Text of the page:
### Prognosis Scenario

You see a 29 year old woman in an outpatient clinical 3 months after she has been diagnosed as having Crohn’s disease. She is married with two young children. Having adjusted to the initial shock of learning about her diagnosis and recovering from a bout of ilieitis she has read about all the potential complications of Crohn’s disease and is very concerned that her life expectancy will be greatly reduced. She says “I’ve read about all these bad problems, what are the chances of me dying young?”

You formulate the question, in a woman with Crohn’s disease, what is the risk of death? You search MEDLINE using the terms “Crohn’s Disease” and “survival” and find an article which appears to address her questions.

Searching Best Evidence on Disk with the single word “ferritin” yielded a very encouraging meta-analysis of 55 studies and a nice individual study, but your library didn’t carry either journal. You perform a MEDLINE search using the MeSH terms “ferritin” and “sensitivity and specificity” and find an article on diagnosing iron deficiency anaemia in the elderly published in a journal that your library does take
Gastroenterology 1998;114:1161-1168.

• Is this evidence about prognosis valid?
• Is this valid evidence about prognosis important?
• Can you apply this valid and important evidence about prognosis in caring for your patient?

### Completed Prognosis Worksheet for Evidence-Based Gastroenterology and Hepatology

#### Citation

Loftus EV, Silverstein MD, Sandborn WJ, et al. Crohn’s Disease in Olmstead County Minnesota, 1940-1993: Incidence, Prevalence, and Survival.
Gastroenterology 1998;114:1161-1168.

#### Are the results of this prognosis study valid?

Was a defined, representative sample of patients assembled at a common (usually early) point in the course of their disease?
Yes – 90% of the population are seen at the Mayo clinic in any 3 year period and record linkage ensures good coverage. Date of onset of symptoms was identified.
Was patient follow-up sufficiently long and complete?
Yes-minimum of 1 year but records from 1940 onwards were reviewed. Median follow-up=13.3 years (0.1-51.3).
Were objective outcome criteria applied in a “blind” fashion?
Death certificates were obtained for all patients who died. Causes of death were recorded (table3).
If subgroups with different prognoses are identified, was there adjustment for important prognostic factors?
No. No difference in survival was observed according to year of diagnosis or sex.
Was there validation in an independent group (“test-set”) of patients?
No

#### Are the valid results of this prognosis study important?

How likely are the outcomes over time?
43 patients died (19%). Survival was slightly less than expected:
20 year survival 73%; expected 86%
30 year survival 73%; expected 74%
Only survival for patients diagnosed between 1963 and 1974 was less than expected.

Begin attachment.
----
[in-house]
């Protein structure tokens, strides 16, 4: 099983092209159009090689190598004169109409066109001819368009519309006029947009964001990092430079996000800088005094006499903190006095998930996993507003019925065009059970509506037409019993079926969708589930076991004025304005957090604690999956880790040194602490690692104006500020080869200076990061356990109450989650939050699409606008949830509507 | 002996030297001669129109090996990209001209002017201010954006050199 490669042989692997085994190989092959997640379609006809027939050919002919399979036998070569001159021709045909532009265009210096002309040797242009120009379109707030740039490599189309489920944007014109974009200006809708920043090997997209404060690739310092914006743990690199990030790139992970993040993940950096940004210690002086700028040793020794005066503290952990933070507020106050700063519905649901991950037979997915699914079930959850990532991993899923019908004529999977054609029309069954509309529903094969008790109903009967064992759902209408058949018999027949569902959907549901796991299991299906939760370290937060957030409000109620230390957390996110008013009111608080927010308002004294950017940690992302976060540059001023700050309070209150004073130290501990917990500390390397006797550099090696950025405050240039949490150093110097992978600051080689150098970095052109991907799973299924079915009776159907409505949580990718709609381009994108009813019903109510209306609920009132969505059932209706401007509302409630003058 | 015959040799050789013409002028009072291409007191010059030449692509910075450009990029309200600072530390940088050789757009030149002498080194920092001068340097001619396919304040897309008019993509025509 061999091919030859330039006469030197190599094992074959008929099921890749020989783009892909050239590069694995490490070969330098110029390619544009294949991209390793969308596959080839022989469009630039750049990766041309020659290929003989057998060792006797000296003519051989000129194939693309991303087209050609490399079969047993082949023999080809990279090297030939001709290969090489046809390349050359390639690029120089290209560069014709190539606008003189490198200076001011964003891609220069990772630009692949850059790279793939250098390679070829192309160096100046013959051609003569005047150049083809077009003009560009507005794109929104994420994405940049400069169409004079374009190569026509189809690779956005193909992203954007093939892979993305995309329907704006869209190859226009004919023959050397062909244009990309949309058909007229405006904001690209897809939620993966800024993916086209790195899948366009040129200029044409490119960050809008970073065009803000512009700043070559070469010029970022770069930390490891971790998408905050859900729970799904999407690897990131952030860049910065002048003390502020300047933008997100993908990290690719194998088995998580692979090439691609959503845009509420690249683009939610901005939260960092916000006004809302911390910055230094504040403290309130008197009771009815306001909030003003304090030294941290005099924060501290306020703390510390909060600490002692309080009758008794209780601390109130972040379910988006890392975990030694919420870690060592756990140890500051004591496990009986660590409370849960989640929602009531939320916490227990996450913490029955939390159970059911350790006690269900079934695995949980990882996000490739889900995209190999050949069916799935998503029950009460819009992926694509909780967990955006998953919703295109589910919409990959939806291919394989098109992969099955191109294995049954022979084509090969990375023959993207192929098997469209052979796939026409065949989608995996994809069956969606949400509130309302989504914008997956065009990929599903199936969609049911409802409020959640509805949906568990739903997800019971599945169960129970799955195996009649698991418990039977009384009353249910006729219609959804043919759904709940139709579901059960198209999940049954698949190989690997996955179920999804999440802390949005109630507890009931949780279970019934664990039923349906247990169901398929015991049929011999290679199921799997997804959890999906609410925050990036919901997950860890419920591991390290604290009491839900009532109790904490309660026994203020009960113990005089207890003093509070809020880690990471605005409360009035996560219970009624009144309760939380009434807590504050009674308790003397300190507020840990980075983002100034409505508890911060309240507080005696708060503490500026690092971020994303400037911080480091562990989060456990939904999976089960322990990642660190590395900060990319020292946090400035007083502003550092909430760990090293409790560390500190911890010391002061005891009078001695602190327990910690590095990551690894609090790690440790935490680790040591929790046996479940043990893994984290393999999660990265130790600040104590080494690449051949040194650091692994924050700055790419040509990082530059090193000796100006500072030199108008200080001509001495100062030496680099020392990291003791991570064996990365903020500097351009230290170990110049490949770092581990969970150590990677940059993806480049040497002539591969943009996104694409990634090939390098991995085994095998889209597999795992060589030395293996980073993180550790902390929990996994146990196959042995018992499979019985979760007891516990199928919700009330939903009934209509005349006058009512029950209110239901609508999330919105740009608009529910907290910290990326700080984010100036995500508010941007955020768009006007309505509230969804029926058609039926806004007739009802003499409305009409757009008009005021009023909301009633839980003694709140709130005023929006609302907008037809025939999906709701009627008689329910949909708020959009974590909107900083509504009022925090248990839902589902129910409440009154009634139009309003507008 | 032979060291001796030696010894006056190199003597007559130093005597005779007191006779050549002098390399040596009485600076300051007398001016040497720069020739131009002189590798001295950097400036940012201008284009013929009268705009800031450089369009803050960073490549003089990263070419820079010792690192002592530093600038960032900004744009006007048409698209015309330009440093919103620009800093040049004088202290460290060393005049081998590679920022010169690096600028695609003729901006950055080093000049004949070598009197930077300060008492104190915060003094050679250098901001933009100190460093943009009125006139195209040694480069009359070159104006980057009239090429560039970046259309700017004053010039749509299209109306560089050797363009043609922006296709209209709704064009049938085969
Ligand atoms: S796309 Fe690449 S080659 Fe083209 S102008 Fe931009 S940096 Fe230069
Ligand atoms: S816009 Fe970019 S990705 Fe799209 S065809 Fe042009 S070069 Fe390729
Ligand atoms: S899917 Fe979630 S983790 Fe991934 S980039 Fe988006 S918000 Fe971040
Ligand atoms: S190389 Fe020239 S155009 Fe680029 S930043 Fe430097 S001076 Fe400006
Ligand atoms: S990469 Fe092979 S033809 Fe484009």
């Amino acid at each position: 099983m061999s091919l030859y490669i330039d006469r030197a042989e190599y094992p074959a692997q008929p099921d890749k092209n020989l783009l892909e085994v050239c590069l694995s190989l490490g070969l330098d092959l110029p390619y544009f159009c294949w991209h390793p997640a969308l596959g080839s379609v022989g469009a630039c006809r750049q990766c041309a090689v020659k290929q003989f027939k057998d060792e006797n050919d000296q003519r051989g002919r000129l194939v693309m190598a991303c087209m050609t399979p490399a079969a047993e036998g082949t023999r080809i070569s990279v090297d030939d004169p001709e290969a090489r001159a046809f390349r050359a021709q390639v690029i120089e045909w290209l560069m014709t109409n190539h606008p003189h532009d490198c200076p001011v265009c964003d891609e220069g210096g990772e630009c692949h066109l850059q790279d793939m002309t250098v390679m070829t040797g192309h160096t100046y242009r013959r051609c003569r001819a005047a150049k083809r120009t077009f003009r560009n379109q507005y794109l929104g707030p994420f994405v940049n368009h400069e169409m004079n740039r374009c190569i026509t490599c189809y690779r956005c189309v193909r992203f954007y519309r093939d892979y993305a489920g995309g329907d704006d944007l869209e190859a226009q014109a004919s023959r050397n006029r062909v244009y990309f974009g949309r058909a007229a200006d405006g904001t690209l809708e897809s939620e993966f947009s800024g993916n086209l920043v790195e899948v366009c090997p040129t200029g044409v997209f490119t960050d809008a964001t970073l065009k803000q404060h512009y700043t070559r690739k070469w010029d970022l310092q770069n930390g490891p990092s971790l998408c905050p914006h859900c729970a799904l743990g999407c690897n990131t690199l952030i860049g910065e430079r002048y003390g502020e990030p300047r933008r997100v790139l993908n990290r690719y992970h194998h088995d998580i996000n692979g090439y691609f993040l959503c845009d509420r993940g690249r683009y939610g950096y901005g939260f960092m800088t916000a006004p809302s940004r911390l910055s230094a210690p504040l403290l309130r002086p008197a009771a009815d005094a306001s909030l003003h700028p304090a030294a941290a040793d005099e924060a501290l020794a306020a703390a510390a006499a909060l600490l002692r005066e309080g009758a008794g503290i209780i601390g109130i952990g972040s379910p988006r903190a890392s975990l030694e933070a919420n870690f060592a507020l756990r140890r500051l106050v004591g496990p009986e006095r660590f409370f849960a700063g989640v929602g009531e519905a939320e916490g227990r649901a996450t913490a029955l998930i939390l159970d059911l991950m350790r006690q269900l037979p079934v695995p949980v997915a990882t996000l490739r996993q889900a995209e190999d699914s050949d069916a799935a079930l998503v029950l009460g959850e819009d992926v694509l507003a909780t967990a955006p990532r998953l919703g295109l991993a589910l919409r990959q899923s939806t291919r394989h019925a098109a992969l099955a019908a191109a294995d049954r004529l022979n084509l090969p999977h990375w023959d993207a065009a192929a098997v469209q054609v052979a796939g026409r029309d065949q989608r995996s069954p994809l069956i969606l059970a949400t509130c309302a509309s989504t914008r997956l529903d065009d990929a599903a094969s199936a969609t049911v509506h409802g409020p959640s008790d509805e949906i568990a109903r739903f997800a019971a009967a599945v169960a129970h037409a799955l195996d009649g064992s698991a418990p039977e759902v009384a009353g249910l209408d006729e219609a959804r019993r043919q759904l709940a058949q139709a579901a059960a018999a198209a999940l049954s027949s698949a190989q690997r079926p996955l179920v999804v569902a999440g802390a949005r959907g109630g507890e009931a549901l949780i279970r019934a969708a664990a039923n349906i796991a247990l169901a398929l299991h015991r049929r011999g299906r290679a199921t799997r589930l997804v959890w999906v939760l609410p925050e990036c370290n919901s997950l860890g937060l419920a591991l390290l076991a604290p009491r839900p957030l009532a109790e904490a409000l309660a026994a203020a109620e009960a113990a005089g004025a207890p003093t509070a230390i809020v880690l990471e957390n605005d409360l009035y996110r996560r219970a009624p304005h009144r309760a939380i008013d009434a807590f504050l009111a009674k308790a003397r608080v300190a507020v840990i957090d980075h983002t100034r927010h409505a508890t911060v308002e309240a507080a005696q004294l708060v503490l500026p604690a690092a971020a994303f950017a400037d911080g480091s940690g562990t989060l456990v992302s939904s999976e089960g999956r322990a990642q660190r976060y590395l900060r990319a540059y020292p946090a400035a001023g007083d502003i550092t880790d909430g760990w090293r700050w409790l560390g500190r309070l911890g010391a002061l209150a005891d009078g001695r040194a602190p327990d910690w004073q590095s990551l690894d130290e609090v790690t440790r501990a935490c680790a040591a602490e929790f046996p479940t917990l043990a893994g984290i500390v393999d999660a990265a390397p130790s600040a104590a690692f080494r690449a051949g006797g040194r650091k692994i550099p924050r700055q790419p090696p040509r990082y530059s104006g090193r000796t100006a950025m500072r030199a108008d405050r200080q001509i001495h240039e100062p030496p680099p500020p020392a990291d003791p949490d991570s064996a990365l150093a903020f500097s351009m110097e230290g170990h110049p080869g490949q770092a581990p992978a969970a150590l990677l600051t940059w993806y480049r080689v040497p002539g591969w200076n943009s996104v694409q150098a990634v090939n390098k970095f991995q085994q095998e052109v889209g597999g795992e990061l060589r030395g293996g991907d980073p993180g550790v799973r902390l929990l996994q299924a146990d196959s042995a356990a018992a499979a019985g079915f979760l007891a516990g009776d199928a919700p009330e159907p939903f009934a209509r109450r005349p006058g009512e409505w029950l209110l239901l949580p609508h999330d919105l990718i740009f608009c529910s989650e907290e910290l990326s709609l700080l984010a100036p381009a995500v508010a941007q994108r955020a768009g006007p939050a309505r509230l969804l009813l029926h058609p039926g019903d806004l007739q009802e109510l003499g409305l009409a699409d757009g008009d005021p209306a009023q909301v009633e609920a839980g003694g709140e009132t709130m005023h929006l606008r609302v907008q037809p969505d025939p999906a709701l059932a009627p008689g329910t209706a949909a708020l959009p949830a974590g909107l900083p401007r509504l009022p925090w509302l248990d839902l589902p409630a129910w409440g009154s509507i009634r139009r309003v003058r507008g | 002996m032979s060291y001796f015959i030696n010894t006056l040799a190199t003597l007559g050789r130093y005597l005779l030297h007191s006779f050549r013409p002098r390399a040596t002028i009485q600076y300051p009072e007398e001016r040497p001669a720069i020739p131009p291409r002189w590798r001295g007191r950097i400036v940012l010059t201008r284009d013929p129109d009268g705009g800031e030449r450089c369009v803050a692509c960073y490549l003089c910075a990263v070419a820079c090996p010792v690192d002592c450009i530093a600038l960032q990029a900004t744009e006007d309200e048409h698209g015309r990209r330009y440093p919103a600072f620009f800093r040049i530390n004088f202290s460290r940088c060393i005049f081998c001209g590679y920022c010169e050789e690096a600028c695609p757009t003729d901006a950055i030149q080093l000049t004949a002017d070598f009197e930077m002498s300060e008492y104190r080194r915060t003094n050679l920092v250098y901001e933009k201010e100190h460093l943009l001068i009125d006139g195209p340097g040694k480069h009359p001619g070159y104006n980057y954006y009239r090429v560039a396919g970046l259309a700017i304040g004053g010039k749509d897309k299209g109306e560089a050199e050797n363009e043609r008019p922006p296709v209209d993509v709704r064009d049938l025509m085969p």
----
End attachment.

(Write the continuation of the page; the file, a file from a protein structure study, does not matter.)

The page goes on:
How precise are the prognostic estimates?
Not stated.
##### If you want to calculate a Confidence Interval around the measure of Prognosis
Clinical Measure Standard Error (SE) Typical calculation of CI
Proportion (as in the rate of some prognostic event, etc.) where:

The number of patients = n

the proportion of these patients who experience the event = p

$$sqrt{frac{ptimes(1-p)}{n}}$$
text{where $p$ is proportion and $n$ is number of patients}
$$text{If p = 43/226 = 0.19( or 19%) and n=226}$$
$$mathit{SE}= sqrt{frac{0.19times(1-0.19)}{226}}$$
$$= 0.026 (or 2.6%)$$
$$text{95% CI is 19% pm 1.96 times 2.6% or 13.9% to 24.1%}$$

#### Can you apply this valid, important evidence about prognosis in caring for your patient?

Were the study patients similar to your own?
Yes
Will this evidence make a clinically important impact on your conclusions about what to offer or tell your patient?
Yes

### Crohn’s Disease – Overall survival may be reduced

#### Clinical Bottom Line

Overall survival for Crohn’s disease patients is 92% of that expected but only for patients diagnosed before 1974.

#### Citation

Loftus EV, Silverstein MD, Sandborn WJ, et al. Crohn’s Disease in Olmstead County Minnesota, 1940-1993: Incidence, Prevalence, and Survival.
Gastroenterology 1998;114:1161-1168.

#### Clinical Question

In a patient with newly diagnosed Crohn’s disease what are the chances of dying prematurely?

#### Search Terms

“crohn’s disease” and “survival” in Medline

#### The Study

• 226 pts registered in a community-based Crohn’s registry and followed prospectively for median of 13.4 years (range, 0.3-51.3) after diagnosis.
• The Outcome: death
• Well-defined sample at uniform (early) stage of illness? yes;
• Follow-up long enough? yes;
• Follow-up complete? reasonably (20% drop out);
• Blind and objective outcome criteria? yes;
• Adjustment for other prognostic factors? no;
• Validation in an independent “test-set” of patients? no

#### The Evidence

Overall survival for Crohn’s disease patients is 92% of that expected, but only for patients diagnosed before 1974.
Prognostic Factor Outcome Time Measure Confidence Interval
Crohn’s disease Death 13.4 years 19% 13.9% to 24.1%